Duczko, Wladyslaw. Viking Rus: Studies on the Presence of Scandinavians in Eastern Europe, Brill Academic Publishers, 2004.

This is before the traditional settlement of Rus' as recorded in the Primary Chronicle. Duczko mentions that some scholars connected the later destruction and refounding of the Staraja Ladoga settlement in 860 with the "calling-in of the Varangians" although this is disputed. In any case the archaeological record reveals the rate of expansion of the Norse settlements, which continued steadily until the late 10th century.

Hence why I suggest that a continuation of these trade-related pull-factors from Abbasid and Khazar spheres, could increase Varangian settlement. In the pre-Christianization Rus' period the Varangians were not conspicuous, alien dominators, but one of many peoples in a highly multiethnic stretch of land and settlement. They need not replace the previous culture to leave a more lasting influence, like the Swedes in Finland and Estonia. For example, modern Finland and to a large extent Estonia perceive themselves as Nordic countries despite not speaking North Germanic languages.
 
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Fascinating idea. Indeed, 1 and 2 could be said to combine: surviving Khazars (2) could well limit Varangian expansion (1).
Thing is, the more Varangians you pull into the region, and the more even other East Slavic people to their East are influenced by the Varangian Rus', the harder it is to maintain Khazaria (and we haven't talked about Turkic newcomers on the scene, either).
If you maintain a bulwark there, you change extremely much of history.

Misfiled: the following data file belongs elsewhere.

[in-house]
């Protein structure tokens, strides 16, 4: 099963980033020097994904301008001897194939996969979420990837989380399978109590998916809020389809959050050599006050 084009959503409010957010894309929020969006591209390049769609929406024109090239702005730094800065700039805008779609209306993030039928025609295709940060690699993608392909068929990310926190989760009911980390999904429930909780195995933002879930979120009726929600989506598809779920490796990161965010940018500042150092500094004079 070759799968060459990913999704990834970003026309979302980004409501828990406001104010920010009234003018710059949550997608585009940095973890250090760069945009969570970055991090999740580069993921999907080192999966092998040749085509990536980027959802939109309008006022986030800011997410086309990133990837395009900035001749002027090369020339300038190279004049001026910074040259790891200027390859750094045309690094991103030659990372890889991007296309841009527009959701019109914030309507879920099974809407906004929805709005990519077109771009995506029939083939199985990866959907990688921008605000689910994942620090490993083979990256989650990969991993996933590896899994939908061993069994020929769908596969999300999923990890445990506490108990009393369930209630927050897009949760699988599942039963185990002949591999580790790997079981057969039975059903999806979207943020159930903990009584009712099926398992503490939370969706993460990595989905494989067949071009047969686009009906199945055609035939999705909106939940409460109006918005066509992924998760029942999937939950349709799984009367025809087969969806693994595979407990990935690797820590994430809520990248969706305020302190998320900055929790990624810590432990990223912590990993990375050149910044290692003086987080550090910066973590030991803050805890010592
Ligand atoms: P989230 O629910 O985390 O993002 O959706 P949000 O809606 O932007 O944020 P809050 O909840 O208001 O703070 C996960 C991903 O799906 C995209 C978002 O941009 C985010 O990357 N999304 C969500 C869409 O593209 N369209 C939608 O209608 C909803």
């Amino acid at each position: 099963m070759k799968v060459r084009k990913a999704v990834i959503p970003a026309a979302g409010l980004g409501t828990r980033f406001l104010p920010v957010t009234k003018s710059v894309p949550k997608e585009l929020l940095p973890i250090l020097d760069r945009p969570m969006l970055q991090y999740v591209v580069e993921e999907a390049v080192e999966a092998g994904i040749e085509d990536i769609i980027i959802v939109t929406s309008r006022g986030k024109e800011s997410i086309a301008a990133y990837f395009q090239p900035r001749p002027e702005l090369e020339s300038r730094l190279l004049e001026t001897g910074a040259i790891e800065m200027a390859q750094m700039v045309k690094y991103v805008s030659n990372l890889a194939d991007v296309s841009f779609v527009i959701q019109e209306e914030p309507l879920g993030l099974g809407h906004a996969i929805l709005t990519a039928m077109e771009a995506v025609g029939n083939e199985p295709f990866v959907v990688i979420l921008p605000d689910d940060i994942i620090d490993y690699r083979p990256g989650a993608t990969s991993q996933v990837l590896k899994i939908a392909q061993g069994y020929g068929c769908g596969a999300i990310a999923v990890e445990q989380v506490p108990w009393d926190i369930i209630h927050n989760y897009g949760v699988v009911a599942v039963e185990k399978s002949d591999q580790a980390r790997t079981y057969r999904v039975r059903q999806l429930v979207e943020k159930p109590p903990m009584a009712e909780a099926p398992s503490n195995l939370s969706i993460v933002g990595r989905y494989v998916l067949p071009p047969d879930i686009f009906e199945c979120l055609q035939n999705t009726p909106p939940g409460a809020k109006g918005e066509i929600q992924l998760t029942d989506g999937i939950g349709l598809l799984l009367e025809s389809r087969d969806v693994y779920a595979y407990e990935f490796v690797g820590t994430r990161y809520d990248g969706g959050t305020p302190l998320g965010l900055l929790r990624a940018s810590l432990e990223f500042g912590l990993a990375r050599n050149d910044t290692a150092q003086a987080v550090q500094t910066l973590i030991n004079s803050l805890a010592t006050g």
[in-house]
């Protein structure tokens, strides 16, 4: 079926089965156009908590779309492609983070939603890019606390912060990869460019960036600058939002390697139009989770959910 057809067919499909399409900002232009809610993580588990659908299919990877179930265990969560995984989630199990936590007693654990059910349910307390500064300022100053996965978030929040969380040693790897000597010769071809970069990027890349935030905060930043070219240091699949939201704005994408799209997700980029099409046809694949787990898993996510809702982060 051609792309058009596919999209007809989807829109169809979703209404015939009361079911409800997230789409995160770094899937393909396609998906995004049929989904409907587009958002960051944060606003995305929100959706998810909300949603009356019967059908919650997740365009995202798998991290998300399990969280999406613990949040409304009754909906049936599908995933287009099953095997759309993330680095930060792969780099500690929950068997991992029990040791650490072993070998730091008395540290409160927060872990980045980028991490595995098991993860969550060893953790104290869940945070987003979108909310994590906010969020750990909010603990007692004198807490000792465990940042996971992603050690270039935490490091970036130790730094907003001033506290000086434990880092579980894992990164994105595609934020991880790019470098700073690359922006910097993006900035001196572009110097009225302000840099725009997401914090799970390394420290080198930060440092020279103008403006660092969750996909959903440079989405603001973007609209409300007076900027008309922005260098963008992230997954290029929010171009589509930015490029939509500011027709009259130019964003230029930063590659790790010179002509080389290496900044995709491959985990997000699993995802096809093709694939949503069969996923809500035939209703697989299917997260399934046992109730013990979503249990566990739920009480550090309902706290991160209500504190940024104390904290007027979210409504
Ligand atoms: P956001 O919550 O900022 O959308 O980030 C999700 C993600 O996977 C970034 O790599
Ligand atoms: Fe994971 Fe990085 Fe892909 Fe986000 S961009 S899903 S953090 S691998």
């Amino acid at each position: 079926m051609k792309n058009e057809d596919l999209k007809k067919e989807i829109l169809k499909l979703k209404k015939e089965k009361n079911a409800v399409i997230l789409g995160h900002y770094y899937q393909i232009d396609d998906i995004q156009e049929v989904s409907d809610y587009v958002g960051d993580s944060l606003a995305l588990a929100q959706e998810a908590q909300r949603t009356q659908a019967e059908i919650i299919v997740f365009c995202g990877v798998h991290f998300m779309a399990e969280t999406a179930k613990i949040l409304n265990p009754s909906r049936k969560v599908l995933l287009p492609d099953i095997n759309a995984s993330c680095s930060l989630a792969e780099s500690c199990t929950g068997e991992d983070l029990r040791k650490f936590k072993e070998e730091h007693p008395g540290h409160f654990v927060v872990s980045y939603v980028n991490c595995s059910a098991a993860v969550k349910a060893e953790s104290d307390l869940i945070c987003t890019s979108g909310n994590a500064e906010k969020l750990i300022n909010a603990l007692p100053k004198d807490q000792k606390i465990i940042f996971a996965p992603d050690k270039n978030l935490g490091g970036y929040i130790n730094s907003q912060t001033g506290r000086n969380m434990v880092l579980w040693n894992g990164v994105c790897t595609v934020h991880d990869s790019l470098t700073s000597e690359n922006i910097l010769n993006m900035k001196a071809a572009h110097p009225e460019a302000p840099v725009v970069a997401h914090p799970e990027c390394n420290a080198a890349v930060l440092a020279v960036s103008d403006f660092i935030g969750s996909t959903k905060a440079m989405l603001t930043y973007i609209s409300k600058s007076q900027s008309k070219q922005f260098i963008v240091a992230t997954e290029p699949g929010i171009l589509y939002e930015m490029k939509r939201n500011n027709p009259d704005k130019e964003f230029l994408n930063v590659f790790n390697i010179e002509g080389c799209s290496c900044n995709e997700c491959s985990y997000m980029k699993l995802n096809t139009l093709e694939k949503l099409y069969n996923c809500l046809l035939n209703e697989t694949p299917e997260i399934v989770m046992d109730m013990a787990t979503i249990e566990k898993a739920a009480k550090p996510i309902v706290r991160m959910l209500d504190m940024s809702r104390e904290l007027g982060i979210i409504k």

Deleted member 114175

Fascinating idea. Indeed, 1 and 2 could be said to combine: surviving Khazars (2) could well limit Varangian expansion (1).
Thing is, the more Varangians you pull into the region, and the more even other East Slavic people to their East are influenced by the Varangian Rus', the harder it is to maintain Khazaria (and we haven't talked about Turkic newcomers on the scene, either).
If you maintain a bulwark there, you change extremely much of history.
Another possibility could be that when Rus' invades Khazaria (which happens later than it did in our history) instead of just sacking the Khazar Khaganate, the Rus' instead prop up a pretender Khazar khagan who becomes a client king or tributary. Perhaps this could increase the chances of a Rus' conversion to Judaism, and potentially the migration of the Khazar center of power to Tmutarakan if it becomes more closely aligned with the Rus' sphere at the same time.

Eventually a "Khazarian Rus" could form in the south, compared with "Holmgardian Rus" in the north, looking something like the initial Rus' settlement in the Rus' Khaganate era.